New Technology Simplifies 3D Free-form Laser Marking

Oct. 5, 2018
This article describes a new approach to marking shaped surfaces that is far simpler, faster and economical than earlier methods, because it does not involve moving either the optical system or the part.

New Technology Simplifies 3D Free-form Laser Marking

Lasers can mark most materials, in a high speed, noncontact process which is also flexible, meaning that customized marks, such as sequential serial numbers or complex graphics, are easily produced. And as the capabilities of laser marking improve, the use of the technology has expanded from producing merely utilitarian marks (e.g., UDI marks on medical devices) to decorative design or features (e.g., plastic automobile parts) that provide a perceived added value to the product. However, marking on non-flat surfaces has remained a complex and higher cost process, often requiring robotics to move the part and/or beam delivery optics. In the simplest example, writing a straight line on a curved surface at non-normal incidence will otherwise produce a curved line on the part.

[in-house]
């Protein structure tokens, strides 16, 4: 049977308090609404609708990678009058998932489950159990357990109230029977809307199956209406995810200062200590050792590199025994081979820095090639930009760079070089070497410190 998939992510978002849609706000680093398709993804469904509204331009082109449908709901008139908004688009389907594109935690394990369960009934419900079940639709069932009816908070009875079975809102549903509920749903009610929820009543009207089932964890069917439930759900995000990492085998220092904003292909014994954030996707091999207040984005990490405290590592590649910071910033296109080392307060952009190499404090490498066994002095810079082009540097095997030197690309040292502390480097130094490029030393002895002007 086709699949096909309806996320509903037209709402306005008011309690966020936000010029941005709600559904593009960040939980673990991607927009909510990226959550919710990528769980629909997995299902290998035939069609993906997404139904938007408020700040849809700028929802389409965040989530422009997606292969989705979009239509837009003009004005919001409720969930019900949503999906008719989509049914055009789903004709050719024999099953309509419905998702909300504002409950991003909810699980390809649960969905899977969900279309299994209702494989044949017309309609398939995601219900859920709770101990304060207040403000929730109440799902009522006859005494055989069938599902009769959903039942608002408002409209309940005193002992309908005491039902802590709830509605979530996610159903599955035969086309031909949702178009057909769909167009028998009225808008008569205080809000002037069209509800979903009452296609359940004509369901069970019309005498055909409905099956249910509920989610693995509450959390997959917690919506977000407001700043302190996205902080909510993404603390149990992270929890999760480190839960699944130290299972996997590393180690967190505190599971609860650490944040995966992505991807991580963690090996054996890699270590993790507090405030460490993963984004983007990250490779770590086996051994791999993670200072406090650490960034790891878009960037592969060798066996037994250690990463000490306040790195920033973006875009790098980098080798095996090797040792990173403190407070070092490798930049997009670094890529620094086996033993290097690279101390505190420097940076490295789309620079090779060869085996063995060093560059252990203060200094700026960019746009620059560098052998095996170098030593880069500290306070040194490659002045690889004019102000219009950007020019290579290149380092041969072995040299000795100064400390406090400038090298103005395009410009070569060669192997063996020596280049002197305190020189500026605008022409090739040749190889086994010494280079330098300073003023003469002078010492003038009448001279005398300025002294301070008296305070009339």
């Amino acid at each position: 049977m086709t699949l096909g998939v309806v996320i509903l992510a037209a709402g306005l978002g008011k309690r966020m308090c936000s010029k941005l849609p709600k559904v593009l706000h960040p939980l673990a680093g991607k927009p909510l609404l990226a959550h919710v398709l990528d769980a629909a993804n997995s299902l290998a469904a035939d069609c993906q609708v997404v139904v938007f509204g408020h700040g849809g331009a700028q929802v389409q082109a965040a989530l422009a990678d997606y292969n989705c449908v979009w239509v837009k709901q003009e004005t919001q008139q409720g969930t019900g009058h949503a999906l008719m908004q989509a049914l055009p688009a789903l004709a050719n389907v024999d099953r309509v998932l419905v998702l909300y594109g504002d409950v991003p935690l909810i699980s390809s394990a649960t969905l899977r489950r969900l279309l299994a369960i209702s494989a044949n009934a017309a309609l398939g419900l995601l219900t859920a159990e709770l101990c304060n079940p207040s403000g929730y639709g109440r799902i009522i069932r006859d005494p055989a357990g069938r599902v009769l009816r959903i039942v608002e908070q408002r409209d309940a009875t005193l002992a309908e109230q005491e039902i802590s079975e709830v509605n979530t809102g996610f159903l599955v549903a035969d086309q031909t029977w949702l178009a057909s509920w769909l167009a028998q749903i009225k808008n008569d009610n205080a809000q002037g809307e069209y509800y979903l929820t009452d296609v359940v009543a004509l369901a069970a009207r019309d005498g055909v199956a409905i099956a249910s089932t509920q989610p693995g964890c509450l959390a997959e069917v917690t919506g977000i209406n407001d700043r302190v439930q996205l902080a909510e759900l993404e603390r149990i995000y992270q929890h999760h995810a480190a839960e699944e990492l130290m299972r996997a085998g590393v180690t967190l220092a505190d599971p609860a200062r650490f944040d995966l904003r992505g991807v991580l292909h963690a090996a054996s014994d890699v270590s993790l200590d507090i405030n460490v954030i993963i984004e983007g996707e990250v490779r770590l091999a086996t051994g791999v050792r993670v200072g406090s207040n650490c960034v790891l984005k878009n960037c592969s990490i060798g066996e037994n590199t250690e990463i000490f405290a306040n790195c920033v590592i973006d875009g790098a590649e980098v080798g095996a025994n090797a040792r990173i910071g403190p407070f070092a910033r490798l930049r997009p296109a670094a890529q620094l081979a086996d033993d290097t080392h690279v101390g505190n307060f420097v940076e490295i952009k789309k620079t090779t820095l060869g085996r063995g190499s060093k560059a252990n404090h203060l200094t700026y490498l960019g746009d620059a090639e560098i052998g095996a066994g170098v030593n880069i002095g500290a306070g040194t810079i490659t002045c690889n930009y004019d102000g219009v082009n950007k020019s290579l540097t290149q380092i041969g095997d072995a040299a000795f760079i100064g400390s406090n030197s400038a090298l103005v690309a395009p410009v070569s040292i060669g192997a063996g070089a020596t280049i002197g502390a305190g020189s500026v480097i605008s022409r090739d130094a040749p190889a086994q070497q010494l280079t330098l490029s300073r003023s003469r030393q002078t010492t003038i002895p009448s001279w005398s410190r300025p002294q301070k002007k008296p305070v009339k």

Coherent has developed a new system that simplifies 3D marking and reduces the cost of creating even complex marks, because it involves neither moving the optical system nor the part itself.

Functionally, there are two main elements to this system. The first is a fast focus module placed within the optics. This allows rapid focal length adjustment. Depending upon the particulars of the laser and scan system, a total range of up to ±130 mm from the nominal focal distance can be accommodated. The second element of the system is a sophisticated yet easy-to-use smart software package that imports a 3D CAD drawing of the workpiece and the desired mark. This software automatically determines the combination of focus module and galvanometer mirror movements required to produce the mark.

By using a 3D CAD drawing of the part and calculating the effects of projecting the laser from a fixed point, the system can produce non-distorted marks on virtually any surface shape or angle.

The figure shows how well this works in practice. Writing a circular mark on an angled surface, the smart software corrects for the inherent distortion that would normally occur.

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